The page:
Aware of this, many countries in the world have allocated a great deal of resources to bolstering the supporting industries in order build internal strength and self-reliance. In 1949, Japan introduced a law to promote sub-contractor activities, or activities of supporting industries in other words. In the subsequent years, various laws were promulgated and a list of products prioritised for government assistance was made, all focusing on supporting industries. To date, Japan has millions of enterprise in industrial manufacturing, many of which are very small but have participated deeply in the global value chains, even in high-tech industries such as space and aeronautics.

Malaysia also began adopting preferential policies for pioneering industries in 1958. The Southeast Asian country also endeavoured to develop and strengthen the industrial connection between large enterprises and domestic part suppliers. Moreover, Malaysia’s enterprises in supporting industries were also given assistance through effective government programmes. Thanks to such policies, supporting industries in Malaysia have enjoyed strong development especially in the fabrication of mechanic and electronic parts.

From these examples above, the lesson for Vietnam is that it is necessary to assess the role of supporting in national economic development properly so that consistent, persistent and long-term policies can be introduced and adequate resources allocated to quickly enhance the capacity of supporting industries through specific programmes.

According to Vice Chairman of the Vietnam Association of Supporting Industries, Vietnam needs a dedicated law with special policies in order to bolster supporting industries. Minister Tran Tuan Anh stated that it is now time for Vietnam to considering a special policy to boost supporting industries.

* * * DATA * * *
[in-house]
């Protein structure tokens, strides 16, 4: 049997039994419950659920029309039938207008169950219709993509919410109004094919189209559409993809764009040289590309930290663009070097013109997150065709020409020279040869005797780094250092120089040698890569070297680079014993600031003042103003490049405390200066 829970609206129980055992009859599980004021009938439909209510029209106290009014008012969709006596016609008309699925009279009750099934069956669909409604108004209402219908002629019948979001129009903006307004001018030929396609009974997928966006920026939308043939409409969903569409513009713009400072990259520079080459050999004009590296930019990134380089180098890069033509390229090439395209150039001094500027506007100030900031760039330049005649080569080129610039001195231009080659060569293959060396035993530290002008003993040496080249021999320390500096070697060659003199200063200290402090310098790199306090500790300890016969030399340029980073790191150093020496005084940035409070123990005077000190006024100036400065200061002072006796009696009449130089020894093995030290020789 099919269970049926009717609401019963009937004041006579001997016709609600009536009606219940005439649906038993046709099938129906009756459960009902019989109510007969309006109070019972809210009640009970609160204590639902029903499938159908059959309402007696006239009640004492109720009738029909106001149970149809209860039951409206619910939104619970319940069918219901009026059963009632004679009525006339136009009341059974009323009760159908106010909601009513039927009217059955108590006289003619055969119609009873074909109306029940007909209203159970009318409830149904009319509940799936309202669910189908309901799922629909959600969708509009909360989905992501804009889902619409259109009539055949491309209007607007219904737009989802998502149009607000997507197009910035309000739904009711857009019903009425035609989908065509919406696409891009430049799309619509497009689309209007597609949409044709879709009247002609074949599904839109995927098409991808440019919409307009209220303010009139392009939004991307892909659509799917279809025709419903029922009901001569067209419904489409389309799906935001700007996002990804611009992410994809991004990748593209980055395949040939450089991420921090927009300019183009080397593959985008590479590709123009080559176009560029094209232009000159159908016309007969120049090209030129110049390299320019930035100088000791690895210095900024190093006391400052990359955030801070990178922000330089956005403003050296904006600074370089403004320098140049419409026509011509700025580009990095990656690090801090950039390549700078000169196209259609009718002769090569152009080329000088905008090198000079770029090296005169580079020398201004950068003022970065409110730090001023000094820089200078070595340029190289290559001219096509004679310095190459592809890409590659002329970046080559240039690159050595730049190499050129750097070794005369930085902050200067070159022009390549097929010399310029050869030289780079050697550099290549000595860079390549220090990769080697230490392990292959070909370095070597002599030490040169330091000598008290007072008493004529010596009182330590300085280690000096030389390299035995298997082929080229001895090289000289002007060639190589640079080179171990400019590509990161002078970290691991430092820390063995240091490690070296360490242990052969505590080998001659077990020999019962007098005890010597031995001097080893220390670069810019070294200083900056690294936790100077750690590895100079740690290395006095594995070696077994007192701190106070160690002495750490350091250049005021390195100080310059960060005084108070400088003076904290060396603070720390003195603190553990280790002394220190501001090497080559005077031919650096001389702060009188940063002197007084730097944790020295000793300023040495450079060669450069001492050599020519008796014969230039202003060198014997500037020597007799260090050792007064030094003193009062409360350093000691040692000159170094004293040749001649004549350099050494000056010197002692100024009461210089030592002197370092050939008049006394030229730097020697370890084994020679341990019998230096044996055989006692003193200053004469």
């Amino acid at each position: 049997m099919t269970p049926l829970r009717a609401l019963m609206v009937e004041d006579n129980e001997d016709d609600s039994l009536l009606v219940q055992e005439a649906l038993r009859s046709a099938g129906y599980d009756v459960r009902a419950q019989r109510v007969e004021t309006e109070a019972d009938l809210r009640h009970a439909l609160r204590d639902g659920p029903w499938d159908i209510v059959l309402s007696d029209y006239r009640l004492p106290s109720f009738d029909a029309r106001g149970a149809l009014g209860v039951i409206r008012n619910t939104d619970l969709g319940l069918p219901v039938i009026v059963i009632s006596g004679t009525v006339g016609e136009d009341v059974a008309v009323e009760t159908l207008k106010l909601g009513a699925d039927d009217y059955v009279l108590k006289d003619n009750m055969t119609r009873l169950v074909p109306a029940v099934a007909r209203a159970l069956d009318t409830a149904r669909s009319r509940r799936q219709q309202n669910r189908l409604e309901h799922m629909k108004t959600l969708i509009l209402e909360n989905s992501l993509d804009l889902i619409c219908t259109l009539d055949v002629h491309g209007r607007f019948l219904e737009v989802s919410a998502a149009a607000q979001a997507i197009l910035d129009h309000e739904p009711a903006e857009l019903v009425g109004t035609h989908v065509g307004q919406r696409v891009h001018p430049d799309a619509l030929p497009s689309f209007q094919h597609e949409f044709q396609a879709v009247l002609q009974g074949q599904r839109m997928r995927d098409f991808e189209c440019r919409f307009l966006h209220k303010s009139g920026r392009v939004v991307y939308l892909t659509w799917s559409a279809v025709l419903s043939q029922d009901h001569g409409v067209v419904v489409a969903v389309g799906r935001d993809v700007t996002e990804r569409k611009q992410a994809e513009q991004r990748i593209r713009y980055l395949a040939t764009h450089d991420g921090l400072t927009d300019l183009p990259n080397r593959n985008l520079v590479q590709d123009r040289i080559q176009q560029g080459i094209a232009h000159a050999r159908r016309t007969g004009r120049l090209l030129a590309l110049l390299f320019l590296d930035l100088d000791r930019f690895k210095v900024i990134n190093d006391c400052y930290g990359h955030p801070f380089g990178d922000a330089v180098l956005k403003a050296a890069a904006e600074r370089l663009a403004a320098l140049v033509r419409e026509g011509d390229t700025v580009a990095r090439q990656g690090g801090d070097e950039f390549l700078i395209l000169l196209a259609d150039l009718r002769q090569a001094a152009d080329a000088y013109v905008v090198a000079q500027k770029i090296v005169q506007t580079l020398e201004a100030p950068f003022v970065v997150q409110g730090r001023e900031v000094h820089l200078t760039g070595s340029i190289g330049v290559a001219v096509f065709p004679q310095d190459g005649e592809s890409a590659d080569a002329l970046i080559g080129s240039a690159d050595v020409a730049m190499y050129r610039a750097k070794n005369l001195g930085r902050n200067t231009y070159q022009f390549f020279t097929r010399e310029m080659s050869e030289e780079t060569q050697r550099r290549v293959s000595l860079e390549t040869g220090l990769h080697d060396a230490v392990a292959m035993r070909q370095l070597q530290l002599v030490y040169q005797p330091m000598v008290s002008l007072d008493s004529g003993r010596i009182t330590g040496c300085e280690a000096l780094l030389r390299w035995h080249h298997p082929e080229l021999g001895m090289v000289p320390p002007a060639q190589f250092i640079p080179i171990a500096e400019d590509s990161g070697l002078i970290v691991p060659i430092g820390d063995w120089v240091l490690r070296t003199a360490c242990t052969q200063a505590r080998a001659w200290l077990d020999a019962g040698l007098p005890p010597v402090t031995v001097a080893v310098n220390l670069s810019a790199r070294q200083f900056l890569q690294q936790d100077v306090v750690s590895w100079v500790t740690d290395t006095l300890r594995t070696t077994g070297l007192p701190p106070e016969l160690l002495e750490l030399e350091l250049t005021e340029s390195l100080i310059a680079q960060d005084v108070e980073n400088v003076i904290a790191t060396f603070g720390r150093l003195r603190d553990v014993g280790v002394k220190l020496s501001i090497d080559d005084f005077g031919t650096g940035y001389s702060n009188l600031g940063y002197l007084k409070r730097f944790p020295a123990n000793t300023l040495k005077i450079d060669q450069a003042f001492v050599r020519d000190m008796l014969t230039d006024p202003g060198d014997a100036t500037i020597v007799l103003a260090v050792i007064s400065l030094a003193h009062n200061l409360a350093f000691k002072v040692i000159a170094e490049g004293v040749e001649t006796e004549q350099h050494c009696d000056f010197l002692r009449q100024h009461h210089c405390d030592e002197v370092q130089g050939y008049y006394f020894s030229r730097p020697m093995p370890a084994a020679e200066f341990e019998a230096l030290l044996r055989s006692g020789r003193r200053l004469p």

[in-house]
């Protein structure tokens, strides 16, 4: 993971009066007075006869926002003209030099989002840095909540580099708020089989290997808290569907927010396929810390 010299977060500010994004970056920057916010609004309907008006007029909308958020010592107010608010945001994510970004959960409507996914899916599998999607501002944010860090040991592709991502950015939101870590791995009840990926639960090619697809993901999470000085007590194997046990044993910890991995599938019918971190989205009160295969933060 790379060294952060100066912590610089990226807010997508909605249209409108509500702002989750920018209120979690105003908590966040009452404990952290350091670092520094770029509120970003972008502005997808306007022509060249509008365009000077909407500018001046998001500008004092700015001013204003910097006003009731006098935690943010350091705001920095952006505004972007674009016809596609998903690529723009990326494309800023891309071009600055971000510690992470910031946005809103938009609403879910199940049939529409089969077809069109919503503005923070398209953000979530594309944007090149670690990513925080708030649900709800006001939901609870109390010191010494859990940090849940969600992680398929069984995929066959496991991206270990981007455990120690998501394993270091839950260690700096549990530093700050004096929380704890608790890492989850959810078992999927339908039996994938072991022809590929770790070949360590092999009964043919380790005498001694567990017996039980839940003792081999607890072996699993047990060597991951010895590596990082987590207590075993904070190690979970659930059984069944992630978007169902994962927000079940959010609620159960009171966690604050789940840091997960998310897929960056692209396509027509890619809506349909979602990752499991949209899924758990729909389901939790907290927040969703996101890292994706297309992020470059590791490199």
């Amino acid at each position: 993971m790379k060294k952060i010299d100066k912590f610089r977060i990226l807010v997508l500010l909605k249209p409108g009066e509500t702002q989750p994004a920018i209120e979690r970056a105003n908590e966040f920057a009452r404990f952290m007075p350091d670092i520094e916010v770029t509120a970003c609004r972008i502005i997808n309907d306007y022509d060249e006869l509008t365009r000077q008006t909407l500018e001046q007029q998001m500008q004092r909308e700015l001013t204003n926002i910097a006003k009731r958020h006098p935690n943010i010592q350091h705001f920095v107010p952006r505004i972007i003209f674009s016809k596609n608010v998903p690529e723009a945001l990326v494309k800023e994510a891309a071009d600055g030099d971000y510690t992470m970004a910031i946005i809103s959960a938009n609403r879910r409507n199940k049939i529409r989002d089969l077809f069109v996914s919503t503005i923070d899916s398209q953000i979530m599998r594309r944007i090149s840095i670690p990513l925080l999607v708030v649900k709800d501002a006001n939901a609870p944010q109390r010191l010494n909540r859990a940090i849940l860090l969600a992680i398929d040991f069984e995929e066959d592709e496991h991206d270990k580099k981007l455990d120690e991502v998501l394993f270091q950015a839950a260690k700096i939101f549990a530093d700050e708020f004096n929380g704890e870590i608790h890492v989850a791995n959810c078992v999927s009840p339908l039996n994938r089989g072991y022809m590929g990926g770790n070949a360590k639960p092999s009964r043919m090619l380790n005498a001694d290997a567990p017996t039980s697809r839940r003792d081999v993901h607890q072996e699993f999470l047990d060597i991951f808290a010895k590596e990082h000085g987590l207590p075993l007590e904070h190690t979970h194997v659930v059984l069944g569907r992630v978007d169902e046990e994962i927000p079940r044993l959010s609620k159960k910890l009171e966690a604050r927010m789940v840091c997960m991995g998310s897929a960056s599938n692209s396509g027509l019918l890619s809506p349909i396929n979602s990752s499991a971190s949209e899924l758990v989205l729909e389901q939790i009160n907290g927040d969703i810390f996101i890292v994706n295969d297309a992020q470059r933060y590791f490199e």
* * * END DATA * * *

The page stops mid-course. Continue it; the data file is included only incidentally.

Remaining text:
Since the majority of Vietnam’s industrial enterprises are medium and small, or even ultra-small, they need the government’s consistent and long-term support, in addition to their own efforts. The government has to stand by and accompany them in order help them enhance their capacity.

HTMP Vietnam Director Nguyen Van Hoa said that capital and access to land will be the most substantive support to enterprises. Foreign-investors can secure very cheap loans but Vietnamese enterprises have to borrow at interest rates several times higher, making it very difficult for them to rise up and seize a part in the global value chain. The government should take action so that enterprises could access preferential long-term loans, at 6-7% for example, so that they are motivated to enhance their production level and competitiveness.

Amid deepening economic integration and growing international competition, the weaknesses of the Vietnamese economy are being exposed. The matter of restructuring the economy and selecting a new growth model is becoming more and more urgent if Vietnam wants to grow sustainably and narrow the gap with regional countries. In that restructuring process, the role of industrial production and supporting industries are identified as the most important pillars.

However, developing supporting industries needs a long time to accumulate management expertise and production skills and a leap cannot be made overnight without the strong support of the government. The government needs to deploy a consistent and long-term policy and allocate adequate resources to help manufacturing enterprises reach regional and international levels.

Market development policies such as promoting the development of downstream and materials industries are also needed. In addition to financial assistance, technological and human resources development, it is necessary to promote the linkages between Vietnamese businesses and foreign manufacturing companies.

For domestic enterprises themselves, they cannot rely solely on government support but must be proactive in technological innovations, enhancing their administration and production capacity in order to gradually gain a foothold in an increasingly competitive market. These are the fundamental measures to guarantee the stable development of supporting industries, which will lay the foundation for the national economy to grow in a more sustainable way in the long run.